Do police de-escalation techniques work?

With mounting pressure to revamp police use-of-force tactics, the question of how effective de-escalation tactics are remains unanswered.

In the wake of George Floyd’s death and other controversial police use-of-force incidents, national scrutiny over police tactics is increasing, as is pressure on law enforcement officials to find alternatives, like de-escalation techniques.

But do these techniques actually work? 

“Even when people have firearms, they’re (the public) looking at us and telling us that we shouldn’t use force,” Spencer Fomby, a Berkley Police Department instructor said. “It’s a tough situation.”

The Department of Justice describes de-escalation as “the strategic slowing down of an incident in a manner that allows officers more time, distance, space and tactical flexibility during dynamic situations on the street.”

It could include verbal techniques such as using open-ended questions like, “How can I help you,” instead of threatening questions like, “Do you want to go to jail?” Or physical techniques like positioning and posture. 

All officers at the Berkeley Police Department are required to take a training course on verbal de-escalation techniques. Training like this is increasingly common, given the mounting pressure from the public. 

But despite some positive anecdotal reports, not much is known on how effective de-escalation techniques and training really are. 

A recent review, which surveyed scholarly articles on de-escalation training, found few studies over the last four decades. Most of what they did find were studies in nursing or psychiatry, not policing, and although some found moderate benefits to de-escalation training, the review authors say that the “questionable quality” of these studies makes it hard to draw conclusions.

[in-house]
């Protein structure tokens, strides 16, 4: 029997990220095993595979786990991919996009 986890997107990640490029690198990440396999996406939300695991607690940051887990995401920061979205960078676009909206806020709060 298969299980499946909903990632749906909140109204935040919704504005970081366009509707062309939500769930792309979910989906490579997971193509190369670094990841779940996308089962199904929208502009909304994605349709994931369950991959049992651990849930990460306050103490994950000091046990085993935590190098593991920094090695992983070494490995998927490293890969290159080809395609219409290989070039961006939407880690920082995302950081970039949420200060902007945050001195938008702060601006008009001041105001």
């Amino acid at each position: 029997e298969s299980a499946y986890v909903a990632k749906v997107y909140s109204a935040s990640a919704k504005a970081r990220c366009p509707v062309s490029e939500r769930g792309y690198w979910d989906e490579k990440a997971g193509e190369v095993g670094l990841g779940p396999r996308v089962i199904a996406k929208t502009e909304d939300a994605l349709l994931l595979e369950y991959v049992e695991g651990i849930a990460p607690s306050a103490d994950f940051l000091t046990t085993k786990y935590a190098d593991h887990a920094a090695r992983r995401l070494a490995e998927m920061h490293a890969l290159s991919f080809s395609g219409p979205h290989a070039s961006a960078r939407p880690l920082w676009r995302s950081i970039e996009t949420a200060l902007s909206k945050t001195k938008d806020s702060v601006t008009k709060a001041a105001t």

One reason why so little is known is that de-escalation training hasn’t been widespread or consistent across law enforcement. A 2017 study, which looked into deconstructing policing strategies in Spokane, WA, found that de-escalation techniques were not consistently used, likely because officers in Spokane used strategies they learned and honed on the job, in an ad hoc fashion. 

While research on de-escalation is limited, there is more evidence that escalating force can make things worse.

While research on de-escalation is limited, there is more evidence that the opposite —escalating force — can make things worse when police are dealing with crowds. Tear gas and rubber truncheons tend to fuel fear and hostility, but clear and consistent communication with crowds, like after sports games or during protests, can build trust and defuse volatile situations.

The Spokane study found that, overall, the strongest tactic was the “humanity” tactic — where, instead of exerting power, the officer treats the citizen as an equal and with respect. 

While evidence on the effectiveness of de-escalation is thin — research aside — perhaps we can all agree that “treating someone with respect” should be considered less of a  “tactic” and more of a  norm.

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